Ransomware incidents up by nearly 50% in 2023 – Howden | #ransomware | #cybercrime

Ransomware attacks surged by nearly 50% in the first half of 2023 compared to the same period in 2022.

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That was according to broker Howden, which found that the first five months of this year had seen a significant increase in attacks.

Its research, which was published in its third annual Coming of Age report, revealed that threat actors’ tactics were also shifting. 

“In addition to double or triple extortion, certain groups are now accessing networks to change or even destroy data and then demanding ransoms to disclose what has been targeted,” the report said.

There have also been growing instances of physical threats made to company executives and their families or broader contacts to force victims into negotiations.

However, Howden found that disclosures from a number of insurance carriers in Q1 23 suggested that that this had not yet been accompanied by a rise in claims.

“[This points] to the success of risk controls in making companies more resilient and supporting more stable insurance market conditions this year despite higher ransomware activity,” the report added.

”Conditions are now relenting and buyers that have the correct risk controls in place are being rewarded with more favourable pricing and terms.”


The report added that pricing increases in recent years, from 2020 onwards especially, had driven the growth of the cyber insurance market.

However, while Howden said the cyber insurance market was on a sound footing for growth, “the report shows that more work need to be done if it is to meet the growing demands of clients worldwide”.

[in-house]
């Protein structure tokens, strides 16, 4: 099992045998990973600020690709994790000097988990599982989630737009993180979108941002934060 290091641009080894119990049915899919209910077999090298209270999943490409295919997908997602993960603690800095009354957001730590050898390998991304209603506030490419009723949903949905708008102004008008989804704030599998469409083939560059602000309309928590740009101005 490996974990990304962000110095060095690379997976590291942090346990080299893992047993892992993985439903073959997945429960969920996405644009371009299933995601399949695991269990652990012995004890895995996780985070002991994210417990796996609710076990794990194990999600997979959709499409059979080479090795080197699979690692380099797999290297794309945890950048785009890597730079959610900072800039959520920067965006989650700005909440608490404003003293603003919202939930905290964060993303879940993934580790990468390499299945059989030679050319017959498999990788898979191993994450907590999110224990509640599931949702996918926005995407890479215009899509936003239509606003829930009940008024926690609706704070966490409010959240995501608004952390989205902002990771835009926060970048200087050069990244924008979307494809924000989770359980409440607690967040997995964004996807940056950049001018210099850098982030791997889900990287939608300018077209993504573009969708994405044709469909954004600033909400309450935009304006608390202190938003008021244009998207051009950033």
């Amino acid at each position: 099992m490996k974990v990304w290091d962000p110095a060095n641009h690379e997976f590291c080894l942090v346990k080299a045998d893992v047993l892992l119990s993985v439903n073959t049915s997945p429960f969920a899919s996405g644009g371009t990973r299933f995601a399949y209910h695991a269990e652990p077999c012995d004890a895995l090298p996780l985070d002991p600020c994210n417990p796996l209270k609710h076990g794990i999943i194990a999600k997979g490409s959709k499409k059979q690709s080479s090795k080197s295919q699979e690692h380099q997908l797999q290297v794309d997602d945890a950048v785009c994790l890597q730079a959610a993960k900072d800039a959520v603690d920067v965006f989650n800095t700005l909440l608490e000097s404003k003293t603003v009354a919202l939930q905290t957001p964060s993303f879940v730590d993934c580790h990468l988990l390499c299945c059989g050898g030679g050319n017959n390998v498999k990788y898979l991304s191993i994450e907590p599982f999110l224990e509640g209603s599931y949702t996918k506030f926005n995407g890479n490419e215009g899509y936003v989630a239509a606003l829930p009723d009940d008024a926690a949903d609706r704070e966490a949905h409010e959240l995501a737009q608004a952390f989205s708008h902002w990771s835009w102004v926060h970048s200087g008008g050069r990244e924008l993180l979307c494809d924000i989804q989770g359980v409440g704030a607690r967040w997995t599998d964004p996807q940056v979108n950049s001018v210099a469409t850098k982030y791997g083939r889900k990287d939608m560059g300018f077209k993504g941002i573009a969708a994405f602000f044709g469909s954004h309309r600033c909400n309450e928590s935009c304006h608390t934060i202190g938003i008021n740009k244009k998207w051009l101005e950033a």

It warned that while annual rate increases of more than 100% were recorded during the first half of last year, the corresponding period in 2023 saw flat renewals or even decreases in recent months as pricing has come off historical highs.

“By overcoming potential limitations around systemic risk, penetration and capital, the cyber insurance market has an unparalleled opportunity to grow,” it said.

Dan Leahy, Howden’s associate director, said: “Having navigated the early phases of development that often come with new, fast growing lines of business, the cost of cyber insurance is now more commensurate with loss costs following the recent correction.

”Whilst the first half of 2023 has seen pricing decline, the sustainability of this trend remains uncertain given the pervasive threat environment.

“Rates nevertheless cannot be relied upon to drive market expansion to the extent that they have recently, requiring ambitious plans for exposure growth.

”Penetrating new territories and company demographics is therefore pivotal to realising the full potential of cyber insurance.”

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National Cyber Security